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3-Joint Robotic Arm with Claw

My project is a robotic arm that can pivot at three different points, and it has a claw that can grab things. The arm is controlled by two joysticks which are connected to the Arduino in the base of the arm, which then sends information to the servos that cause the arm to move.

Engineer School Area of Interest Grade
Matthew Gallop Chatham High School Applied Physics Incoming Senior

Headstone Image

Final Milestone

My third and final milestone was programming the Arduino so I could control the servos on the arm with two joysticks. The kit for the arm came with some code, and although it was good for testing the servos and making sure everything was connected, it just didn’t move how I wanted it to. However, I wrote the code in the first milestone for this very purpose, but there was one problem, the kit had me connect the Arduino to a V5.0 extension board. This means I had to figure out how this board works and how it connects to the original Arduino. With the help of the internet, I was able to do it, though, so I rewrote some parts of my code to work with the new board. After this, it was a matter of adjusting the small things, whether I thought the arm moved too fast left to right, or I wanted the claw to close faster.

Third Milestone

Second Milestone

For my second milestone, I built the arm of the robot with the Arduino and the servos installed. I found the instructions for my kit online and then located all the pieces I needed. The build started with creating the base of the arm with the Arduino inside and the first servo acting as the joint that allows the arm to turn left and right. I then built the main section of the arm and the next two joints; the joints were created using two servos that allow the arm to bend vertically at two different points. The final part of the arm was the claw, and it was a little more complicated as it used gears and a servo so the claw could pinch together, but I eventually got it to work. Creating the arm was actually pretty easy as I just had to follow the schematics. However, it did take me longer than I anticipated because some of the images on the instructions were hard to understand. I also couldn’t find a few pieces, so I had to improvise with some parts of the build.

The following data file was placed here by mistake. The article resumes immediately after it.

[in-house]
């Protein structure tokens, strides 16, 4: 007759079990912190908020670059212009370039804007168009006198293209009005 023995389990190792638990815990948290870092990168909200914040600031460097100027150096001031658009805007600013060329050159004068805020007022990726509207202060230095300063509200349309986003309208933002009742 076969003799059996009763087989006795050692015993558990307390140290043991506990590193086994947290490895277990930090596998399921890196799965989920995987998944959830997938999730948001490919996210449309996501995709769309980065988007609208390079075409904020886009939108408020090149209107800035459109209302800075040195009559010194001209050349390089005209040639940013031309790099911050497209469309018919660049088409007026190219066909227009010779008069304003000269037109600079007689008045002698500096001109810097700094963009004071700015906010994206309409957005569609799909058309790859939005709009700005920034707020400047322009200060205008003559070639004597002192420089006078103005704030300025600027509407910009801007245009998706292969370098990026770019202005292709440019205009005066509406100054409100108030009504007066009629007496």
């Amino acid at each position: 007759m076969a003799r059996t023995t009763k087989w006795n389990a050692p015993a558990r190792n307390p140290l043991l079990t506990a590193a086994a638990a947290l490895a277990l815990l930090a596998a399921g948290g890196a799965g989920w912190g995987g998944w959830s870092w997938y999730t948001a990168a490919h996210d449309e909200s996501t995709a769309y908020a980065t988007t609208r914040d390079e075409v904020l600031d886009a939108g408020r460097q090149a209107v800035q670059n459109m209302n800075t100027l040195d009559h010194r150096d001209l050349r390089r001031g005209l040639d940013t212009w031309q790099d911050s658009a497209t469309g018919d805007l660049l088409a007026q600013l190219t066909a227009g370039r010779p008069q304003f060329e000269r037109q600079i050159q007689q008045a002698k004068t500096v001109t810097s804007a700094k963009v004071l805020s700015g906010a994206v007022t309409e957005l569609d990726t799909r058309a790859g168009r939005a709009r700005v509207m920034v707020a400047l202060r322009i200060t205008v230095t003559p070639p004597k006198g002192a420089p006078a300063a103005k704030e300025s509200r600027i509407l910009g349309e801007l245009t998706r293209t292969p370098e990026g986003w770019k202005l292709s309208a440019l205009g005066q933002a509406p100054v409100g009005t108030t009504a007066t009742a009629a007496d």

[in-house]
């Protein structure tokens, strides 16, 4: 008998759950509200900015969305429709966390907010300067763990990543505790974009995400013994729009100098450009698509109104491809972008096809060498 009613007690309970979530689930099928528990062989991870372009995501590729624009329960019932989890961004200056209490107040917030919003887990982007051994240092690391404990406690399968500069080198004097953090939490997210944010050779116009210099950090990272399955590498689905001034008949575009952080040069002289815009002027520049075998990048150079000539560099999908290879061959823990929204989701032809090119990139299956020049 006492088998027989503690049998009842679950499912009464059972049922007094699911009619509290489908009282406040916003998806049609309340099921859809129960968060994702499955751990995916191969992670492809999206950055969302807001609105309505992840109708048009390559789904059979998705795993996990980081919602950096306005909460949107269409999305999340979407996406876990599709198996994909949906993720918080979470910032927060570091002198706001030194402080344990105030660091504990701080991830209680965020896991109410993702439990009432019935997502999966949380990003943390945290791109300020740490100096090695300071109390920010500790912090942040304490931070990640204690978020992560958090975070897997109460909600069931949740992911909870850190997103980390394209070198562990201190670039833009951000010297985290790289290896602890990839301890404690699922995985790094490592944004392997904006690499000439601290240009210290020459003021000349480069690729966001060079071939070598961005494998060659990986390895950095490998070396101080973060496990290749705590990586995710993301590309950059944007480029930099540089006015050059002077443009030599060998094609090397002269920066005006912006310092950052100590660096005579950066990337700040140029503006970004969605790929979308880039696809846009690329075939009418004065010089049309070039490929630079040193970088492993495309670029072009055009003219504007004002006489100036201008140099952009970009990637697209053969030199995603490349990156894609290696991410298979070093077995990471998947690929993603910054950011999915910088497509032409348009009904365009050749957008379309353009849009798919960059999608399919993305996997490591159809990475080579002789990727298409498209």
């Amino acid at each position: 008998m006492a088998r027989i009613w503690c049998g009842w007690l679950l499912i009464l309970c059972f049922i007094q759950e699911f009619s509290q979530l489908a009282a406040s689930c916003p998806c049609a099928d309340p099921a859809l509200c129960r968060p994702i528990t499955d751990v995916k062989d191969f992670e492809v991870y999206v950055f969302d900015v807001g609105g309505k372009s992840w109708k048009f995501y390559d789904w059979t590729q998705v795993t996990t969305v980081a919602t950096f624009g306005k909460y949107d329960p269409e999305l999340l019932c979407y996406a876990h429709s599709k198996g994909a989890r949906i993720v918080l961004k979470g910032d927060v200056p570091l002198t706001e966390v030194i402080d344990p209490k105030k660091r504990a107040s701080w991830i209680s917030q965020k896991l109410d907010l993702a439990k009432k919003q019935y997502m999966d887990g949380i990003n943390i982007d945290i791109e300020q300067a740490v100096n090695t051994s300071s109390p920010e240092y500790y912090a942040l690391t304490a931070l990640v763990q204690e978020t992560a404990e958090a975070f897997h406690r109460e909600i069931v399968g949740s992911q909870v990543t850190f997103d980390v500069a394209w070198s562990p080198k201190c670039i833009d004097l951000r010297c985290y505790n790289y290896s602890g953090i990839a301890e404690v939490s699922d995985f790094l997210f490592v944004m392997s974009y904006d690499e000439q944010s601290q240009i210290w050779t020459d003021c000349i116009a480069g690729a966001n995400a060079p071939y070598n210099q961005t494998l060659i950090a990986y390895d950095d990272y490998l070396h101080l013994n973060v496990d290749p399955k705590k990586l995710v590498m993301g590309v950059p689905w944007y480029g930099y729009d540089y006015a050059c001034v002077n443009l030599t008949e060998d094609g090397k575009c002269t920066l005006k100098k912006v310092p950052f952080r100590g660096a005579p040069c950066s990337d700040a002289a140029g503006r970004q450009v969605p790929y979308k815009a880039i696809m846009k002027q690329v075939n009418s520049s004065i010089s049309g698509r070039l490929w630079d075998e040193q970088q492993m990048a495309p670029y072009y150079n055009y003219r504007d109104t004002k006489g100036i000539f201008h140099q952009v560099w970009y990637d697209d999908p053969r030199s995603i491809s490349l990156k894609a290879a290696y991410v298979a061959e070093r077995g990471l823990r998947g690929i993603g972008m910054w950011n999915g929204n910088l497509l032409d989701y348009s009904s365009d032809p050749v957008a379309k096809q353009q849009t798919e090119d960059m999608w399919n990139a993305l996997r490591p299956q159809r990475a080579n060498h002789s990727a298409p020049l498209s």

Second Milestone

My first milestone was setting up the servos in my kit to an Arduino and then controlling them. First, I had to download the Arduino software to my computer, plug in my Arduino, and then connect the correct ports on my Arduino to the servo (ground, 5V, and a digital pin). I then had to figure out how to get the servo to move, so I used the internet to find out how to write some very basic code. When I got the servo to move, I noticed I could only turn it off by unplugging it from my computer, so I quickly realized my next step was figuring out how to use a button to turn it on and off. This part took me a while, and I had to go through a lot of trial and error to get it to work the way I wanted it to. After I got the button to work, I quickly moved on to control the servo with a joystick; I used two analog pins on my Arduino to map one servo to the x-axis and another servo to the y-axis. I then wrote some code for the Arduino to detect whenever the joystick went past a certain range, and if it did, it would send a signal to one of the servos to move. At first, the code I wrote was very clunky, and I wasn’t able to move the servos how I wanted; however, by changing the amount the servo moved and the time in between the rotations, I was able to fix this.

First Milestone



Looking back on this project, I definitely learned a lot of useful skills: figuring out alternative ways to solve a problem, using the internet as a resource, and not taking shortcuts when it comes to building. However, the most valuable thing I learned in my time at Bluestamp is how almost everything in the engineering world is connected, and the more you broaden your knowledge, the more successful you will be.

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